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Trump ordered cutting government purchases from China

President Donald Trump ordered to reduce government purchases from China out of concern that Chinese manufacturers are helping their country's military. This was announced by Robert O'Brien, the head of state's national security adviser.

According to Trump's executive order, departments and agencies should review laws, rules, and regulations and have proposed changes, “including possible executive orders, to minimize the federal government's acquisition of goods and services from the PRC,” O'Brien said.

He pointed to a 2017 Chinese law that requires local manufacturers to help local security forces, including for intelligence purposes, and to protect sensitive intelligence information. Trump's adviser said that Chinese authorities are thus “free to coerce and co-opt PRC manufacturers of goods and services against U.S. authorities for the purpose of spying and gaining an advantage in information.” O'Brien noted that the measures taken should reduce opportunities for espionage.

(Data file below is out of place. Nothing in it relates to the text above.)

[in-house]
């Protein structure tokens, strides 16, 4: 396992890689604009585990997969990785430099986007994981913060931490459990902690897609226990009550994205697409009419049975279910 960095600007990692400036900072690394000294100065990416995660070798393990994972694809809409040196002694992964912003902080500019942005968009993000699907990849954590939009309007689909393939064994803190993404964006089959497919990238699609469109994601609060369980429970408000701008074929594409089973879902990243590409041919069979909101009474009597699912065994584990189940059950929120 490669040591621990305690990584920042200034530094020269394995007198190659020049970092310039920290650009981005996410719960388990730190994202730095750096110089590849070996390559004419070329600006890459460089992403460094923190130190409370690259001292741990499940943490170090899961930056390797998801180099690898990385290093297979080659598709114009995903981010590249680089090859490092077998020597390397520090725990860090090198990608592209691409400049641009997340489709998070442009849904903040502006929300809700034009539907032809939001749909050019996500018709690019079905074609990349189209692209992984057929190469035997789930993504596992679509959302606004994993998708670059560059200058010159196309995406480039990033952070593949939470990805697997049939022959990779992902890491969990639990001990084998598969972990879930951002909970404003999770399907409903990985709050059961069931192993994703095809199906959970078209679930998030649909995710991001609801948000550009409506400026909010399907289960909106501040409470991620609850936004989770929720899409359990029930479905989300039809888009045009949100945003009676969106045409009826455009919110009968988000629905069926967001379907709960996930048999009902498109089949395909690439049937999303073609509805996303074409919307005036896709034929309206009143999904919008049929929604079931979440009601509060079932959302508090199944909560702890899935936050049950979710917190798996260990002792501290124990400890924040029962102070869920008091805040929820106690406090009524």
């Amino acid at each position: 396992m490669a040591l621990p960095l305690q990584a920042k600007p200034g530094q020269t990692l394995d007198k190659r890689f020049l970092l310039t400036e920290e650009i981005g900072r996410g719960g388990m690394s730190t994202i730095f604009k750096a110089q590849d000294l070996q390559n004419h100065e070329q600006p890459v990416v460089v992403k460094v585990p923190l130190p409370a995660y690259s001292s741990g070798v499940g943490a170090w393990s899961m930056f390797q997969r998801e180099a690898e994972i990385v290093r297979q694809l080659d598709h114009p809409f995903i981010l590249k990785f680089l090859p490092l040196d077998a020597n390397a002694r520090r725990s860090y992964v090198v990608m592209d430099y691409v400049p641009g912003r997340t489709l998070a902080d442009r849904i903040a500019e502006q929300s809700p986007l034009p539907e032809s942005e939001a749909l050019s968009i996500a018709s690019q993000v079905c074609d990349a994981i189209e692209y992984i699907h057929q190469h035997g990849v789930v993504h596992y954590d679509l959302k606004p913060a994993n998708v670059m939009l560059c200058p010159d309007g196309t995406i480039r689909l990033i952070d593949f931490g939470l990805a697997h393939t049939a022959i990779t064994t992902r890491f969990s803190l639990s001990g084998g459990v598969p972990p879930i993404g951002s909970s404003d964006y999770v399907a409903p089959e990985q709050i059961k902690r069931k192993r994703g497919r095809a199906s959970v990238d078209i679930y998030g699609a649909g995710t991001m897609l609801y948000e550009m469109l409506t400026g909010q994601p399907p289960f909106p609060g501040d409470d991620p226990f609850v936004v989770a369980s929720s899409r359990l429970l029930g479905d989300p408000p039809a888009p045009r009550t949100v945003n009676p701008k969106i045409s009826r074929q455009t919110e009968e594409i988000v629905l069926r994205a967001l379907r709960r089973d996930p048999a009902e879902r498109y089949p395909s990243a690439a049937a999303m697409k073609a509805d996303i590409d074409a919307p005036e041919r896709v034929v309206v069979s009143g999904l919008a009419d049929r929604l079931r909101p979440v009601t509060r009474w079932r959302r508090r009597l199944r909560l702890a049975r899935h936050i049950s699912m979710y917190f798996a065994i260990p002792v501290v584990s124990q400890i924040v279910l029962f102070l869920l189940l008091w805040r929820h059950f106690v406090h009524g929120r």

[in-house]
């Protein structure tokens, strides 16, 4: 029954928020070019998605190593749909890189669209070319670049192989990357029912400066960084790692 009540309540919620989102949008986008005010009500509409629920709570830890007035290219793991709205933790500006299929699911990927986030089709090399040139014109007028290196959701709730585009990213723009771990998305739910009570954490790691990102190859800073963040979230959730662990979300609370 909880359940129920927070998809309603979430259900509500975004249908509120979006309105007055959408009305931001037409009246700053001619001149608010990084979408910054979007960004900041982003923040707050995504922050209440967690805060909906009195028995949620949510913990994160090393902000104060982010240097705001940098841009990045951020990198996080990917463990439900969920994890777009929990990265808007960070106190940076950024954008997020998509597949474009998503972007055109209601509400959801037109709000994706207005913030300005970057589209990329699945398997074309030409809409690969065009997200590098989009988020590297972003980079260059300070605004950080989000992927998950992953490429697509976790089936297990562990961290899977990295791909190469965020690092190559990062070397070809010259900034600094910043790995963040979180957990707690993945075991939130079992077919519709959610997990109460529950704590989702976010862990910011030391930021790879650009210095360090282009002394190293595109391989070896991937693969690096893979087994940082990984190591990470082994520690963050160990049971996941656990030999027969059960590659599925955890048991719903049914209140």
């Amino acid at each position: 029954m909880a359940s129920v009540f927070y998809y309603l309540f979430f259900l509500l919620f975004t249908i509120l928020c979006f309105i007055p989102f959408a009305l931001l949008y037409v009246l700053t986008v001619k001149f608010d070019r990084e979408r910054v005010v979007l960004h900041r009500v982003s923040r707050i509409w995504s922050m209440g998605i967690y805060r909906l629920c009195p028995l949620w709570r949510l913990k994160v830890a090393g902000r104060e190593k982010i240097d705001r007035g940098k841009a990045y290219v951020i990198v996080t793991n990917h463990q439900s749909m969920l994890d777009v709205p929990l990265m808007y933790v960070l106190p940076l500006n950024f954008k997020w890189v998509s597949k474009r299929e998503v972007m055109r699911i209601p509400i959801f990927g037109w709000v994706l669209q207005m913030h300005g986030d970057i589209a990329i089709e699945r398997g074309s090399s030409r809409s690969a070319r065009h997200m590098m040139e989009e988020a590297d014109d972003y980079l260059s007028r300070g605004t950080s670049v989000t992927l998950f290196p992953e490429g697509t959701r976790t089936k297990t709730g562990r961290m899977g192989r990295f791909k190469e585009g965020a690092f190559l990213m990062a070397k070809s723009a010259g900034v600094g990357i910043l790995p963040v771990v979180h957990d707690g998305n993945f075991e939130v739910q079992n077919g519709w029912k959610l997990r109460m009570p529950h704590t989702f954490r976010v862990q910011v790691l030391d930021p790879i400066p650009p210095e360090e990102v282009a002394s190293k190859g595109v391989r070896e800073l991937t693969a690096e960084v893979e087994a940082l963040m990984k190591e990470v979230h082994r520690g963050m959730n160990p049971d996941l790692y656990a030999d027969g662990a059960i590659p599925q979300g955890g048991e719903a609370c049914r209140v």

In late 2017, a trade war began between the U.S. and China, the reasons for which were a large trade deficit in bilateral relations between the two countries (which was dissatisfied with U.S. President Donald Trump), as well as Washington's claims to Beijing in terms of violations of intellectual property rights. In January 2020, the U.S. and China signed the first part of a trade agreement in which the White House kept duties at 25 percent on $250 billion worth of Chinese goods. A 7.5 percent duty on $120 billion worth of goods also remained in effect. Negotiations on the second part of the deal amid the coronavirus pandemic have not led to a concrete result.

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